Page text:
Joe Hendren

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Travels: The Hermitage

Visit to Hermitage Museum / Winter Palace

Thursday September 20, 2002

Breakfast at the hotel was interesting. It was a smorgasbord with the selection ranging from what kiwis might eat for breakfast, to what we might eat at tea. Bread consisted of small slices of French bread, which were slightly stale. Coffee was a little weak, so I needed three to start the day. I am afraid I couldn't resist the novelty of hot chips for breakfast.

I made my way to the bus to take us into the central part of town for our visit to the Hermitage. The Hermitage incorporates the Winter Palace of the Romanov's, the Hermitage Museum and the Hermitage theatre. The Palace was constructed between 1754 and 1762 for Elizabeth, the daughter of Peter the Great.

The Winter Palace was the family home of the Romanov Emperors from the time of Empress Elizabeth right up until the palace was stormed during the revolution of 1917. The palace square was the site of the infamous events of the 9th of January 1905, or 'Bloody Sunday', where royal troops opened fire on a crowd of peasants and workers who had come to address the emperor.

Window inside Hermitage Overlooking the Palace Square

Looking out on the Palace Square from the Hermitage

The Hermitage museum was officially founded by Catherine the Great in 1764 to house her personal collection of treasures. She is reputed to have said that 'only mice and me' can admire this museum. Suffice to say very few were invited into the Hermitage. Servants were not even allowed to enter the dining area Catherine used for diplomatic engagements - a 'down waiter' table was constructed so that the servants could prepare the table on the ground floor before elevating the table to the first floor.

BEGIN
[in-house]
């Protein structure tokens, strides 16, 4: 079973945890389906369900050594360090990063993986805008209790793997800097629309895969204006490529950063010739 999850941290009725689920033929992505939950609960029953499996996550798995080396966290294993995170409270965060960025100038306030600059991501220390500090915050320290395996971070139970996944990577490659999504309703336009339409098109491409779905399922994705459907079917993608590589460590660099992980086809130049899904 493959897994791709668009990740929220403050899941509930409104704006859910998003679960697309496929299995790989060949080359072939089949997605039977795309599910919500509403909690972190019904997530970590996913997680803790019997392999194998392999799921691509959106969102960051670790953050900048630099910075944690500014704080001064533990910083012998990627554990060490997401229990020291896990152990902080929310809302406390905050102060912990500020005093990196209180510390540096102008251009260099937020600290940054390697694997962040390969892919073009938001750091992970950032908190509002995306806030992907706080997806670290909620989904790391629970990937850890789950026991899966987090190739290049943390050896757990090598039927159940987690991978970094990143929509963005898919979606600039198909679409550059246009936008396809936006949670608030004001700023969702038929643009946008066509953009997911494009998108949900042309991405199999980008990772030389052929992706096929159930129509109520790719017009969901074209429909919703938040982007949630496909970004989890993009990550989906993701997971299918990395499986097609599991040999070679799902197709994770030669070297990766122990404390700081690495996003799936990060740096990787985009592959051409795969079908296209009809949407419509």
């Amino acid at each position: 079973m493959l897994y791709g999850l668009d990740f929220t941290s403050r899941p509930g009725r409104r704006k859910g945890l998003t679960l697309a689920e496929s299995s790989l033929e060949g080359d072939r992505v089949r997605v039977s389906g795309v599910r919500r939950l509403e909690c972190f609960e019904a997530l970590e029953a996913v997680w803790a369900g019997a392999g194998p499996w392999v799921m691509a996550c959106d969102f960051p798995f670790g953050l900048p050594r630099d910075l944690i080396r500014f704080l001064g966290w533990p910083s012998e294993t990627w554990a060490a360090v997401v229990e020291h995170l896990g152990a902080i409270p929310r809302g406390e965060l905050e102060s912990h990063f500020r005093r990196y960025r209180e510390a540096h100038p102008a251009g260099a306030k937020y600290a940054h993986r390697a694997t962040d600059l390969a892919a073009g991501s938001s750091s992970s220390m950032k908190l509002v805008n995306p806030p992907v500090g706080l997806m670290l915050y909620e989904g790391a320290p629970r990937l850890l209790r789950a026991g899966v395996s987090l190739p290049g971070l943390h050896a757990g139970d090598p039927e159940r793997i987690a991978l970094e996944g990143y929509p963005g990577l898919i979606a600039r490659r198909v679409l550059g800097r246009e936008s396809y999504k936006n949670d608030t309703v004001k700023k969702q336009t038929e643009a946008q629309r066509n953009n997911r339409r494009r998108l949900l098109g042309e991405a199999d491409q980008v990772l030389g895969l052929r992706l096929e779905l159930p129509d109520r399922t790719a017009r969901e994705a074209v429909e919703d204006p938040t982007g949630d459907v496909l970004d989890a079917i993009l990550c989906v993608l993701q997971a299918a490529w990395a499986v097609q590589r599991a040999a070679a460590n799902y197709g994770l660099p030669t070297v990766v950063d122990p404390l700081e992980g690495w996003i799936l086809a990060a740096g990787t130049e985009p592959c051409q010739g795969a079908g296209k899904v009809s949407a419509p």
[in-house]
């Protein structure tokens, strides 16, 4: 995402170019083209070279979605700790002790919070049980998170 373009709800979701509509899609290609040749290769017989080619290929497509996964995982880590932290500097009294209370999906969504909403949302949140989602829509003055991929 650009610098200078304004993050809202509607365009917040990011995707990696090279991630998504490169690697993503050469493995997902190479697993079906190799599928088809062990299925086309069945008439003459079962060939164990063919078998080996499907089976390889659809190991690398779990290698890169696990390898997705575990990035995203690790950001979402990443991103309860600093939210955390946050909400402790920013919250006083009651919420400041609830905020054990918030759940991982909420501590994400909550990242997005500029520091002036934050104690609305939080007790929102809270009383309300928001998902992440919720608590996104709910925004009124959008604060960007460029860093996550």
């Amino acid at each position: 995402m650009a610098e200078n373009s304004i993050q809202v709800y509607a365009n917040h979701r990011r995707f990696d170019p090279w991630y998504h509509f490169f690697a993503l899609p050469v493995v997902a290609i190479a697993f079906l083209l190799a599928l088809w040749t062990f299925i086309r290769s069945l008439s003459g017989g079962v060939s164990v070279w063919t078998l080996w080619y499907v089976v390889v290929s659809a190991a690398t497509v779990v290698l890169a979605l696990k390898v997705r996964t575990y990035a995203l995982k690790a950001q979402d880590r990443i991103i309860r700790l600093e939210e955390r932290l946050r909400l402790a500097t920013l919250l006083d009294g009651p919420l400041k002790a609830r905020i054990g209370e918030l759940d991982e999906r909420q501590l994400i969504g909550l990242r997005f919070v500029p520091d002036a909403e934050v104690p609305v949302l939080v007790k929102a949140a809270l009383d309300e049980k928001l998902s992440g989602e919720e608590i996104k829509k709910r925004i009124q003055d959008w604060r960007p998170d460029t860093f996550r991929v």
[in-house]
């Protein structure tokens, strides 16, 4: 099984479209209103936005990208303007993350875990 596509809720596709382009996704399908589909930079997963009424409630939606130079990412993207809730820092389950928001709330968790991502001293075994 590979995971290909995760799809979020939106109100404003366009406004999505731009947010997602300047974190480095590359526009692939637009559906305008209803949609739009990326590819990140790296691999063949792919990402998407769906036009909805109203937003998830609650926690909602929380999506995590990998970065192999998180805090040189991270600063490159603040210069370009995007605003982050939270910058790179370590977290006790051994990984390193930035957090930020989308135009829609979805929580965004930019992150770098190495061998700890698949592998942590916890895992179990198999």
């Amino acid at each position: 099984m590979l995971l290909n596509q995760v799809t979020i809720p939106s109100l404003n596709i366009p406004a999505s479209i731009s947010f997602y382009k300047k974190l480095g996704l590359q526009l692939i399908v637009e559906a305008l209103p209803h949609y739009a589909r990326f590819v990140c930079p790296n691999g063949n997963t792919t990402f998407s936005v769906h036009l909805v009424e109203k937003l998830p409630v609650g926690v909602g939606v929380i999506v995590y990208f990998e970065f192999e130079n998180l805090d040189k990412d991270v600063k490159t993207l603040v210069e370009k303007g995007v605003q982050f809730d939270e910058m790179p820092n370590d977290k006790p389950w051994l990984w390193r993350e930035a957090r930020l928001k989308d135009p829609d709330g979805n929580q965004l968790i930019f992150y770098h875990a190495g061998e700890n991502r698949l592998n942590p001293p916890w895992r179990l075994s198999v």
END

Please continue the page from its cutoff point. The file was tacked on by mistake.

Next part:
The ceilings inside the Hermitage are very pretty

The collection was started with 225 paintings acquired from a Berlin merchant called Gotzkowsky. These were originally made for Frederick II of Prussia, but Frederick found he could not afford the paintings following large spending during the seven years war.

The Hermitage Theatre was constructed in 1783 on the orders of Catherine. It is the oldest theatre building in St Petersburg.

Following the October revolution, the Hermitage and the winter palace were converted into a public museum by the revolutionaries. The private collection of the Tsars, as well as many other private collections from around Russia were nationalised and made open for public viewing inside the Hermitage. The creation of the collection is a good example of how nationalisation can benefit all.

While the creation of a world-class art museum, open to the public is a good thing, it is a shame that the conversion of the Winter Palace into an art museum was so complete, given its historical importance. While the Grand Staircase and the library remain close to how they were in imperial times, and the main throne area of the St Georges Hall has been restored, nearly all other rooms in the old palace, including the living quarters used by the Romanov family have been converted into collection rooms. However, this loss is balanced by the restoration of the Summer Palace.

Between two Monet's

One of my favourite parts of the palace was the Grand Staircase (also known as the Jordan or Ambassadors staircase). White marble of the staircase contrasts with the grey granite columns on the upper landing, and the intricate gold on (artificial) marble decoration on the walls. Allegorical figures on the high point of the walls appear to hold up a ceiling painting of Mount Olympus. I admit the staircase made me think of those old telemovies about the Russian revolution such as 'Nicolas and Alexandra'. It was good to see it for real.  

Related Travel

Visit to Summer Palace of Romanov family
First Impressions of Russia